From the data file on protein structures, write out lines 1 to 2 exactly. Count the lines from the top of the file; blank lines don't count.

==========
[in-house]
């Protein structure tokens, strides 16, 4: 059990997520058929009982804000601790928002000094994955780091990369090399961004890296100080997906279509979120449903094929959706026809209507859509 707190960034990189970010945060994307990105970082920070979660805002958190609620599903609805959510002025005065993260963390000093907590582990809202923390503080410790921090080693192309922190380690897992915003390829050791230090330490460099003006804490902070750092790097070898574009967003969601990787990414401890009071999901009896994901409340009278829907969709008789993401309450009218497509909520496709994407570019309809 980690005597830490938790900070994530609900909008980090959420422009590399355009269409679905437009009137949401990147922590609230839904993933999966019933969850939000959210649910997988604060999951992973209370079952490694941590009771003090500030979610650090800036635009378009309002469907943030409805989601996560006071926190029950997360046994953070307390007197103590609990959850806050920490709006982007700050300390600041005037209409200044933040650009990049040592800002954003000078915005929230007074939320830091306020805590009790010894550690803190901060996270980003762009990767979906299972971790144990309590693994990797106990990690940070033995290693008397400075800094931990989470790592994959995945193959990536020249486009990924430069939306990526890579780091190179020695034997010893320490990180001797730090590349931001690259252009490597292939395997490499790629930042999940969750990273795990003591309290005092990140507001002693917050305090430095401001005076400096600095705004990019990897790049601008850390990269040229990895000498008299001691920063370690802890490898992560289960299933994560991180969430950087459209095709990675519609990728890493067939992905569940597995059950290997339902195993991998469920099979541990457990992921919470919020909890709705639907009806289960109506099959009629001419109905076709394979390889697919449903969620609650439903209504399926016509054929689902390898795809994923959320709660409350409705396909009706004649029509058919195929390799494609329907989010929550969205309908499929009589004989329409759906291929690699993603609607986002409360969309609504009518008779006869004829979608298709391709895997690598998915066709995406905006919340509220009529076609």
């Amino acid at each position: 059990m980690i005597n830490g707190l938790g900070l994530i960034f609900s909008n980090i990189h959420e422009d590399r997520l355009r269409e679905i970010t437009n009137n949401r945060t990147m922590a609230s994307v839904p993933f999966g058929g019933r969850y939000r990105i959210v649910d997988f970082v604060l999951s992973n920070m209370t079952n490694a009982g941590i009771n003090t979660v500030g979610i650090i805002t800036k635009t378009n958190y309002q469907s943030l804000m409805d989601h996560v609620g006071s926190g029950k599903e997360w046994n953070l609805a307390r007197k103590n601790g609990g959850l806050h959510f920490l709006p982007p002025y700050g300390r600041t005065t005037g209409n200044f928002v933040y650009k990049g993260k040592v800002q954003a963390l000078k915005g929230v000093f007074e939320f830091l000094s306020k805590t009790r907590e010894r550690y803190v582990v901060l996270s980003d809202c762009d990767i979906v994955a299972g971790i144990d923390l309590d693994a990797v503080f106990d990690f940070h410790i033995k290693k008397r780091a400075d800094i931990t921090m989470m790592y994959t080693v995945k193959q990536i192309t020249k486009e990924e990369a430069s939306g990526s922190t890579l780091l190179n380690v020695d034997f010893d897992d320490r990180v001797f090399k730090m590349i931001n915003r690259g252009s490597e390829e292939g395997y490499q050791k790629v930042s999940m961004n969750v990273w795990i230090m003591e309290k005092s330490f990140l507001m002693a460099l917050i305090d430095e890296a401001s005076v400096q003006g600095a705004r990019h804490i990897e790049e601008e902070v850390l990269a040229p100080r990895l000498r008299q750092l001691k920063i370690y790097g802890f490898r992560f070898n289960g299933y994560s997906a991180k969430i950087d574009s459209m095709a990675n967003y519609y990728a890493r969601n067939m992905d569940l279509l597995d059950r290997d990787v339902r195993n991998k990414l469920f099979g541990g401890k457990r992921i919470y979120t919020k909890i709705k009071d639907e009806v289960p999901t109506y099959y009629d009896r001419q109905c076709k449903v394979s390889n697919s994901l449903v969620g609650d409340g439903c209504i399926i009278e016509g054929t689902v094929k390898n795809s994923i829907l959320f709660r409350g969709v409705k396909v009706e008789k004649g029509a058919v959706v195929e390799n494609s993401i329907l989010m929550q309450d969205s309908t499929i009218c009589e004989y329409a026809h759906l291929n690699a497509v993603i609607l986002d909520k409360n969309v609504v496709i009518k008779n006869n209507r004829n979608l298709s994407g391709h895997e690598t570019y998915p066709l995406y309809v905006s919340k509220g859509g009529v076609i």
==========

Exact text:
[in-house]
């Protein structure tokens, strides 16, 4: 059990997520058929009982804000601790928002000094994955780091990369090399961004890296100080997906279509979120449903094929959706026809209507859509 707190960034990189970010945060994307990105970082920070979660805002958190609620599903609805959510002025005065993260963390000093907590582990809202923390503080410790921090080693192309922190380690897992915003390829050791230090330490460099003006804490902070750092790097070898574009967003969601990787990414401890009071999901009896994901409340009278829907969709008789993401309450009218497509909520496709994407570019309809 980690005597830490938790900070994530609900909008980090959420422009590399355009269409679905437009009137949401990147922590609230839904993933999966019933969850939000959210649910997988604060999951992973209370079952490694941590009771003090500030979610650090800036635009378009309002469907943030409805989601996560006071926190029950997360046994953070307390007197103590609990959850806050920490709006982007700050300390600041005037209409200044933040650009990049040592800002954003000078915005929230007074939320830091306020805590009790010894550690803190901060996270980003762009990767979906299972971790144990309590693994990797106990990690940070033995290693008397400075800094931990989470790592994959995945193959990536020249486009990924430069939306990526890579780091190179020695034997010893320490990180001797730090590349931001690259252009490597292939395997490499790629930042999940969750990273795990003591309290005092990140507001002693917050305090430095401001005076400096600095705004990019990897790049601008850390990269040229990895000498008299001691920063370690802890490898992560289960299933994560991180969430950087459209095709990675519609990728890493067939992905569940597995059950290997339902195993991998469920099979541990457990992921919470919020909890709705639907009806289960109506099959009629001419109905076709394979390889697919449903969620609650439903209504399926016509054929689902390898795809994923959320709660409350409705396909009706004649029509058919195929390799494609329907989010929550969205309908499929009589004989329409759906291929690699993603609607986002409360969309609504009518008779006869004829979608298709391709895997690598998915066709995406905006919340509220009529076609």